Congenital midgut malrotation results from failure of the midgut to complete the normal 270 degree counter-clockwise rotation that occurs during embryologic development. The result is malposition of the intestine, as well as malfixation of mesentery predisposing to midgut volvulus.
Malrotation often presents during the neonatal period with bilious vomiting. Because midgut volvulus is an acute surgical emergency, an upper GI examination should be performed without delay in a newborn with bilious emesis. Malrotation can be diagnosed on Upper GI exam by failure of the duodenal-jejunal junction to cross to the left of the midline, and by abnormally low position of the D-J junction (normal position is at the level of the pylorus). Midgut volvulus is diagnosed by a spiral or “corkscrew” appearance of the proximal small bowel, or by complete obstruction at the site of volvulus. The findings of midgut volvulus are absent in this case.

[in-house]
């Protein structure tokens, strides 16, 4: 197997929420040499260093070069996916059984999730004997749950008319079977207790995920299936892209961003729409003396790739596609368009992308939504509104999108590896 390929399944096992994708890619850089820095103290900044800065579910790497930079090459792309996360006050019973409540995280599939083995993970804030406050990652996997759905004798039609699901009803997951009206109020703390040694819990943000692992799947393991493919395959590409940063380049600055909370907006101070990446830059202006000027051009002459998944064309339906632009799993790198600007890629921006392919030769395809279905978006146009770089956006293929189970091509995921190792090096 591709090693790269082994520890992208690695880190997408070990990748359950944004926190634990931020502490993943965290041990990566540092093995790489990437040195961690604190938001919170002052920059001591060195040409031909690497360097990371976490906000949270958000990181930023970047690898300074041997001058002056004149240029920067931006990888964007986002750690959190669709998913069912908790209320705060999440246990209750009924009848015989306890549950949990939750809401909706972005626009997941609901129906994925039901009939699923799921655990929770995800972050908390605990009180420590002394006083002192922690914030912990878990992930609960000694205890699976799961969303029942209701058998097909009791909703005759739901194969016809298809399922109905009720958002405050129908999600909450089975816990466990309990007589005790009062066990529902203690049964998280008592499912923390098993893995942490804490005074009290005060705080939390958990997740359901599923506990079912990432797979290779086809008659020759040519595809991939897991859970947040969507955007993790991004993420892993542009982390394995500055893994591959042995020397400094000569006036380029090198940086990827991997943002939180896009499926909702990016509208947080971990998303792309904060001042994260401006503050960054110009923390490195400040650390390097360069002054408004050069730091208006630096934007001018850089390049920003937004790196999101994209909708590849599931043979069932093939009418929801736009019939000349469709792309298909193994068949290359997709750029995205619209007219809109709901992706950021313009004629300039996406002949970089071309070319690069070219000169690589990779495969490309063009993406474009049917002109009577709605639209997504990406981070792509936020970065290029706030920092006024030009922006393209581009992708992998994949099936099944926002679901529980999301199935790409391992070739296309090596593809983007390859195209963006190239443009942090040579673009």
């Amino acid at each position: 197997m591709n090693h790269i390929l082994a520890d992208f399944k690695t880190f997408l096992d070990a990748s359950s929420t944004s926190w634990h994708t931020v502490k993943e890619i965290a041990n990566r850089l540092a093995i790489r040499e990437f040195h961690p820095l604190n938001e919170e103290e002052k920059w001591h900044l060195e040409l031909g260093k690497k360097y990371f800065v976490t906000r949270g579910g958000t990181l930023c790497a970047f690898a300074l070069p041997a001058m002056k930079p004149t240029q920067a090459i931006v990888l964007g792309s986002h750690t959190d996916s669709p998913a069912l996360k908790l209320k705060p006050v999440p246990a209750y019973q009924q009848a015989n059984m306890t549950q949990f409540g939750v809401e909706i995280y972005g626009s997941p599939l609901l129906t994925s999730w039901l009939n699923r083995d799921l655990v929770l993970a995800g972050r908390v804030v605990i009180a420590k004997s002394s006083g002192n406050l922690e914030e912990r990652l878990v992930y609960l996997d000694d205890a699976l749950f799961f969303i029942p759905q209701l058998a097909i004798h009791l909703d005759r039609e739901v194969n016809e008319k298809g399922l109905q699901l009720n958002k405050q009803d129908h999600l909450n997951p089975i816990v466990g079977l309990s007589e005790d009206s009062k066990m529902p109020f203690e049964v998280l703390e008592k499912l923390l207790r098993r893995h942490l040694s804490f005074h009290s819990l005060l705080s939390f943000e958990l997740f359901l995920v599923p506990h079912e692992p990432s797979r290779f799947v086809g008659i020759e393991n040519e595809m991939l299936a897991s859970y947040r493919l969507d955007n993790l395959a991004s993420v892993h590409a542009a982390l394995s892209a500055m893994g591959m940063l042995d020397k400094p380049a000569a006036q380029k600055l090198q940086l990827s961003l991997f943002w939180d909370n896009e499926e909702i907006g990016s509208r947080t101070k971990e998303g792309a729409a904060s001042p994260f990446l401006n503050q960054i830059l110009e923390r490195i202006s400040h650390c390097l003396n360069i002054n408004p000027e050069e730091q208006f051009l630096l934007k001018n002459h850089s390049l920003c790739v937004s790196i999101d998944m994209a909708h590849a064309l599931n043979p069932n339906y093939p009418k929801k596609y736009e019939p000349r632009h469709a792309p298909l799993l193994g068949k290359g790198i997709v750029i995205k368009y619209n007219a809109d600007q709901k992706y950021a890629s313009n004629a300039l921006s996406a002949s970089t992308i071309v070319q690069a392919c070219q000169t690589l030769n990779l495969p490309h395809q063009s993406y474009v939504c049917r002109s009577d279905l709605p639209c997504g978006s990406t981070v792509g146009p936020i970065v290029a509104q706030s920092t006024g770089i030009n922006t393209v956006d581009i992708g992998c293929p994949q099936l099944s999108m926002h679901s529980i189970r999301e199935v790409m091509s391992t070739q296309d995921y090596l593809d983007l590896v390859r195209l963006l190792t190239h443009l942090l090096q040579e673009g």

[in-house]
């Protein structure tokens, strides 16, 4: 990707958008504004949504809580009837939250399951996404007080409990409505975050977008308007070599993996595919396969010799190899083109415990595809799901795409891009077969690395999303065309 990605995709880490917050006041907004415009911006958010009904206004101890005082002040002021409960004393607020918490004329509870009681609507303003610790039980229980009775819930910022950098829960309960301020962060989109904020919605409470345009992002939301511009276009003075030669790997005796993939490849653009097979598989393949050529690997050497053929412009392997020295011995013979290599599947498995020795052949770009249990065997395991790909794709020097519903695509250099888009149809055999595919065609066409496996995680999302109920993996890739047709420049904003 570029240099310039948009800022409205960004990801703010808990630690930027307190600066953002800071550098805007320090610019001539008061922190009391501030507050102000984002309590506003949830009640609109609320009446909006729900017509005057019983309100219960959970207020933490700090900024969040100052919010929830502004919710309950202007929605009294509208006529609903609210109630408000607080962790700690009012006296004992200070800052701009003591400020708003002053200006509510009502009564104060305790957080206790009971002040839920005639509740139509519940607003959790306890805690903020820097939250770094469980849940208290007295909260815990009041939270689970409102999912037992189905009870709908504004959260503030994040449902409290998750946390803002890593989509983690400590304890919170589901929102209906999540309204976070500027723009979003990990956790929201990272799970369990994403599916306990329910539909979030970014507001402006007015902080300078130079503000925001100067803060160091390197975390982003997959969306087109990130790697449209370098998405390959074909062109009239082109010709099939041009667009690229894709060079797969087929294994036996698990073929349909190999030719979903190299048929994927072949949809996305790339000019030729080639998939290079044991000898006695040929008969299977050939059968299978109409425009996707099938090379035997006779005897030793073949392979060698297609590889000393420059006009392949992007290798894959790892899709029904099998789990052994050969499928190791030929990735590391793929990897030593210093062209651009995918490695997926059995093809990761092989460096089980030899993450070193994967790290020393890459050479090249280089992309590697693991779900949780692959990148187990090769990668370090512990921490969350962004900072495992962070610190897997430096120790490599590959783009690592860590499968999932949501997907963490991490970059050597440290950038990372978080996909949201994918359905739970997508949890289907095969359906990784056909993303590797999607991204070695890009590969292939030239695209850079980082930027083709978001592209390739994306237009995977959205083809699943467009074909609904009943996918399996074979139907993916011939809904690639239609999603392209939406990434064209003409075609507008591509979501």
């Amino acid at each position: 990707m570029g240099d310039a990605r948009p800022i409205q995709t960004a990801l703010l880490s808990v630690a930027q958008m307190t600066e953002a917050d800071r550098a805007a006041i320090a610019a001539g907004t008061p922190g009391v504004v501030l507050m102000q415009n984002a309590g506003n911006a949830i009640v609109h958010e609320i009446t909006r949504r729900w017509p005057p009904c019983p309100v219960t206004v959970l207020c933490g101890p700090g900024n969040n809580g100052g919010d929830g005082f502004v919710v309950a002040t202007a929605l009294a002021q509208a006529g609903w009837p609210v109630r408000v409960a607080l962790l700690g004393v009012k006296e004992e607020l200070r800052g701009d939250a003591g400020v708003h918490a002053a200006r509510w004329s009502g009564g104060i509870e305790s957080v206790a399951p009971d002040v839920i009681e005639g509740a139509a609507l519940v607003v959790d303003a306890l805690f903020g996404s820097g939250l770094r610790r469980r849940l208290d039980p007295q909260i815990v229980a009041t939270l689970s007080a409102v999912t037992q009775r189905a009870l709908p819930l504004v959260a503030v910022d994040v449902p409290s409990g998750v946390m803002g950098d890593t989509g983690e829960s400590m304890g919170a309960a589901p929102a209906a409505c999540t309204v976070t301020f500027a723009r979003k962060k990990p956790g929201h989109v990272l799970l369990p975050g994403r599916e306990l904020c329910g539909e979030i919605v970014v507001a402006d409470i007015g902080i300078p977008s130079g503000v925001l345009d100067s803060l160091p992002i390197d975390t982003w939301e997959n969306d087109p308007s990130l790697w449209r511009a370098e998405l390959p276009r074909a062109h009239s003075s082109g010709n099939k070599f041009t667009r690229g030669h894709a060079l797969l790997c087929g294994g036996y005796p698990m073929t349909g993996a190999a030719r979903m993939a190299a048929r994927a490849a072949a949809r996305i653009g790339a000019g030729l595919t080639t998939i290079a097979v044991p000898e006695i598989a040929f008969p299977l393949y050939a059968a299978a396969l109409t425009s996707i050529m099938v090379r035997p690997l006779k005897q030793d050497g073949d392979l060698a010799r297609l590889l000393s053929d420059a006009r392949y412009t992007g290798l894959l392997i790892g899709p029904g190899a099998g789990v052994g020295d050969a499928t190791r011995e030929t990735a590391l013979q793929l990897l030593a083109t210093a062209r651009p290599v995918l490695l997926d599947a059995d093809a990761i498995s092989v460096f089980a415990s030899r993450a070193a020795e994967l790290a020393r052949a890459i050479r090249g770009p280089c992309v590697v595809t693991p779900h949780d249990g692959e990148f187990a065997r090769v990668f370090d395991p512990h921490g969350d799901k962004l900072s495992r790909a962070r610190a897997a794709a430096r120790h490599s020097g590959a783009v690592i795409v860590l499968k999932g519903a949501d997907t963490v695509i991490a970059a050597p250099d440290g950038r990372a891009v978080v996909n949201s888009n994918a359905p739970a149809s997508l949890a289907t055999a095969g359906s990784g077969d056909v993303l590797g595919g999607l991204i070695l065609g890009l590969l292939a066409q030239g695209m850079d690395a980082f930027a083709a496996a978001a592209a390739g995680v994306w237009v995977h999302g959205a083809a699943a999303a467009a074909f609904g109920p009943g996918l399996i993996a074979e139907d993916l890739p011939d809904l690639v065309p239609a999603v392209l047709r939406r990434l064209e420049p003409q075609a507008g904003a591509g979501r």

This case is a 1-year old child without history of vomiting. The findings include the duodenum and jejunum (including the D-J junction) located entirely on the right side on the spot views, and the 30 minute film confirms position of the jejunum and proximal ileum on the right side. This pattern is one subtype of malrotation, often referred to as “nonrotation”. A subsequent delayed radiograph showed that the colon was in the middle and left abdomen. This type of malrotation is less likely to undergo volvulus, and may be identified in older children or even adults with nonspecific abdominal complaints or as an incidental finding. However, this type of malrotation also includes an abnormal mesenteric pedicle and may undergo volvulus (acute, chronic or intermittent) even in adulthood.